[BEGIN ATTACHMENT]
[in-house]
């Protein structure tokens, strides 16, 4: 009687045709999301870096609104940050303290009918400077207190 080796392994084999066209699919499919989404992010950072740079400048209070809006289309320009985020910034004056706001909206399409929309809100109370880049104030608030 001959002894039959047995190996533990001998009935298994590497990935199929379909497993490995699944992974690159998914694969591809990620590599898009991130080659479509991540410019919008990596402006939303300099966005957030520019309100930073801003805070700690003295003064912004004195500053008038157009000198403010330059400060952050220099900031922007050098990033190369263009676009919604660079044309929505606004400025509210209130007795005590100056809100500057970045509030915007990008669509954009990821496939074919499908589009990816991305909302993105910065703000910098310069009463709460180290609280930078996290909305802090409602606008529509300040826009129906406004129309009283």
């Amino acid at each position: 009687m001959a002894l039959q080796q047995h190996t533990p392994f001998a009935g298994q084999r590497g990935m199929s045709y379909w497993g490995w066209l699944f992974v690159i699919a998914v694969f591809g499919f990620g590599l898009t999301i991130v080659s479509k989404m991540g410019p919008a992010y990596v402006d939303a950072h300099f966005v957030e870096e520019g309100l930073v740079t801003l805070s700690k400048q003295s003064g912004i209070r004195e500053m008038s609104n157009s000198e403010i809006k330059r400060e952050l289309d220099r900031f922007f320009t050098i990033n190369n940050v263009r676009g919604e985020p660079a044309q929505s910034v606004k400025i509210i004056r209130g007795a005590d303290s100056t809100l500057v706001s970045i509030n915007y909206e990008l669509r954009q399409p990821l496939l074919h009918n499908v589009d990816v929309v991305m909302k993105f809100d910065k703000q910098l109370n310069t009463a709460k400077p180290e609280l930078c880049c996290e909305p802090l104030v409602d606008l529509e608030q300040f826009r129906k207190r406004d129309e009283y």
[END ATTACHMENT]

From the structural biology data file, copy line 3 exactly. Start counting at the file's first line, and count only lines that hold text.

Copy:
């Amino acid at each position: 009687m001959a002894l039959q080796q047995h190996t533990p392994f001998a009935g298994q084999r590497g990935m199929s045709y379909w497993g490995w066209l699944f992974v690159i699919a998914v694969f591809g499919f990620g590599l898009t999301i991130v080659s479509k989404m991540g410019p919008a992010y990596v402006d939303a950072h300099f966005v957030e870096e520019g309100l930073v740079t801003l805070s700690k400048q003295s003064g912004i209070r004195e500053m008038s609104n157009s000198e403010i809006k330059r400060e952050l289309d220099r900031f922007f320009t050098i990033n190369n940050v263009r676009g919604e985020p660079a044309q929505s910034v606004k400025i509210i004056r209130g007795a005590d303290s100056t809100l500057v706001s970045i509030n915007y909206e990008l669509r954009q399409p990821l496939l074919h009918n499908v589009d990816v929309v991305m909302k993105f809100d910065k703000q910098l109370n310069t009463a709460k400077p180290e609280l930078c880049c996290e909305p802090l104030v409602d606008l529509e608030q300040f826009r129906k207190r406004d129309e009283y």